This week a network provider and technology leader Cisco announced its earnings for the third quarter of fiscal year 22. The company reported revenue of $ 12.8 billion, missing consensus estimates of more than $ 500 million.

Revenues were essentially equal (+ 0.3%) on an annual basis. Cisco reported EPS without GAAP of $ 0.87, surpassing the street by a penny. Total gross profit was 65.7%, which was the highest level of Cisco’s guidelines.

The gross margin of the product was 65.3%, down 80 basis points due to continuing higher costs for components related to supply constraints, as well as delivery and logistics costs. Cisco also made a slight assessment of its Q4. The average point of his guidelines is $ 12.7 billion, well behind the consensus estimate of $ 13.9 billion. This represents an annual decline of 1% to 5.5%.

The most worrying indicator was the growth of orders, which fell to 8%, compared to 30% + for the last three quarters. During the quarter, Cisco ceased operations in Russia and Belarus, contributing to the decline, but if this number is canceled, order growth is only 10%.

The orders were somewhat mixed in the segments, with the company having the largest scope. In this segment, order growth fell to 0% after reaching a 12-year high of 37%. Other segments of trade, the public sector and the service provider were much more resilient, with orders growing by 16%, 11% and 17% respectively.

The supply chain creates big winds

The main culprit for the current Cisco problem is obviously supply chain problems. Many of Cisco’s components come from China, which still has widespread COVID blocking, which limits the production of parts that Cisco needs.

Cisco is one of the best managed companies in the world and perhaps the best in terms of the supply chain, but if the components are not available, there is nothing to do but wait. During the call, Cisco CFO Scott Heron said that “we are currently seeing limits in the fourth quarter to approximately 350 critical components, out of a total of 41,000 unique component part numbers.”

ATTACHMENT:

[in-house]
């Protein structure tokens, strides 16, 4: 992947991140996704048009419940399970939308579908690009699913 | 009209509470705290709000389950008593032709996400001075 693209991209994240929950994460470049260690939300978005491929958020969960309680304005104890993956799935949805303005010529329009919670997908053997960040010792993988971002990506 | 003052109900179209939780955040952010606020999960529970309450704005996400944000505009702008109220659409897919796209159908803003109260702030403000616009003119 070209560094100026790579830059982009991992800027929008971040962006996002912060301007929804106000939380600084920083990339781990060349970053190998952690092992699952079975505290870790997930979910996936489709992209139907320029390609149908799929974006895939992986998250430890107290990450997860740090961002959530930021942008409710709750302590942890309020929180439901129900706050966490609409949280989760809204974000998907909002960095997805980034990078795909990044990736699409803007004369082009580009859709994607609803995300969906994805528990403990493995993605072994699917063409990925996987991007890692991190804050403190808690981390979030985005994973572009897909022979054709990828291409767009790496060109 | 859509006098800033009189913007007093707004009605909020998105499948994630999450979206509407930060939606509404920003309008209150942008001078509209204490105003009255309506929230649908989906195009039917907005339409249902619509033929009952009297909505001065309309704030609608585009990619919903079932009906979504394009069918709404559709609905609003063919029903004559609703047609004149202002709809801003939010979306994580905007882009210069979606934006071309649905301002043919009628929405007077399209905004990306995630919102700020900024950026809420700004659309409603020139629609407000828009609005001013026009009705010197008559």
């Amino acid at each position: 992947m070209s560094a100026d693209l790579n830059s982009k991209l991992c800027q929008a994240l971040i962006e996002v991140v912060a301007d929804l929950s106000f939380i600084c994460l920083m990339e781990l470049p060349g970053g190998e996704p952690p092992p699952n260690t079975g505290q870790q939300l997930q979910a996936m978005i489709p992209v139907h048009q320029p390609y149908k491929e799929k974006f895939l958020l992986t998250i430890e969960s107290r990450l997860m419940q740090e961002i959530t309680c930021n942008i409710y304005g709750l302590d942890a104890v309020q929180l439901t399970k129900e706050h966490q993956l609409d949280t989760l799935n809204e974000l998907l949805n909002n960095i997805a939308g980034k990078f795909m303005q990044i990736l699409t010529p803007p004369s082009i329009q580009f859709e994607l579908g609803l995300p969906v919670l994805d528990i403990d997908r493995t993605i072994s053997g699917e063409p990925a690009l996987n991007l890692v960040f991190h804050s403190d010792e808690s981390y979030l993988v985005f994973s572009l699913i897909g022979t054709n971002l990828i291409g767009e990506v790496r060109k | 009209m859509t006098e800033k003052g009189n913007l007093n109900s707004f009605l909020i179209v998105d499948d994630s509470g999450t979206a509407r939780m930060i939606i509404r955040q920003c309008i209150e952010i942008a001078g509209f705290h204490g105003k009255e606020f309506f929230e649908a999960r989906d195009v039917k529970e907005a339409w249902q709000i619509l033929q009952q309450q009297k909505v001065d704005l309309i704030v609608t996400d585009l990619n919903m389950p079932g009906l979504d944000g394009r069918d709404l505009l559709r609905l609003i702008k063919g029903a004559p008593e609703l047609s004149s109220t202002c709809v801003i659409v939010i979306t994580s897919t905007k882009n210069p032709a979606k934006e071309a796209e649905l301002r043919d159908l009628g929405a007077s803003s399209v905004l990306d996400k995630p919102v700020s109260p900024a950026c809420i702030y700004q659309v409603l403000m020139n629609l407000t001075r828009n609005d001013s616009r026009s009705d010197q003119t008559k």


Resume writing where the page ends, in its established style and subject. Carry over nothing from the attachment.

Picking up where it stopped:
While 350 is a small percentage of the total, the switch router, security devices and other products need them all. I spoke to the head of one of Cisco’s competitors, and he repeated the same disappointment, noting that sometimes it’s part of $ 2 that supports a $ 10,000 product – but it’s still needed.

See also: What is Edge Computing

Cisco has a huge business

This paints a somewhat bleak picture for Cisco, but a closer look at the numbers reveals a much different story. The most notable number behind Cisco is currently $ 15 billion, up 10% consecutively and 115% year-over-year.

To get an idea of ​​the size of this number, consider that the total annual revenue for Arista, Juniper and Extreme is about $ 7 billion, which makes Cisco 2 times behind. This shows that there is really no problem with the demand for Cisco and the sheer lag is holding it back. During the conversation, CEO Chuck Robbins said, “While the quarter has clearly not gone as expected, demand remains strong and the foundations of our business are strong.” He added: “We remain confident in our long-term growth and the opportunities we have.”

His comments reflect my research and recent conversations with IT leaders. The web is the basis for digital transformation. Businesses are implementing technologies such as The Internet of Thingsmobility, video, peripheral computing, machine learning and cloud – and they all depend on the network.

Businesses already understand that they need a stable and secure network to modernize their operations. I believe that if there were no problems with the supply chain – or at least less, as there are always some limitations – the network industry would have undergone the greatest refresh since the birth of the Internet.

Supply chain problems require better planning

What’s next for Cisco and its colleagues? I believe that this is more uncertain in the short and medium term. In fact, during a conversation with the investor, Robbins mentioned the typical seasonality that Cisco sees when it said, “Every season is currently out of the window with the current situation and what we saw when looking for orders.”

My advice to clients is to plan 18-24 months and receive orders earlier. This period will be a time of implementation of at least two years and maybe more. As I mentioned, the network is now critical, and waiting for supply problems to go away will only leave your company even more so. By 2024, things may return to “normal”, but we will probably see an uneven path by then.

See also: NTT addresses why and when the private 5G

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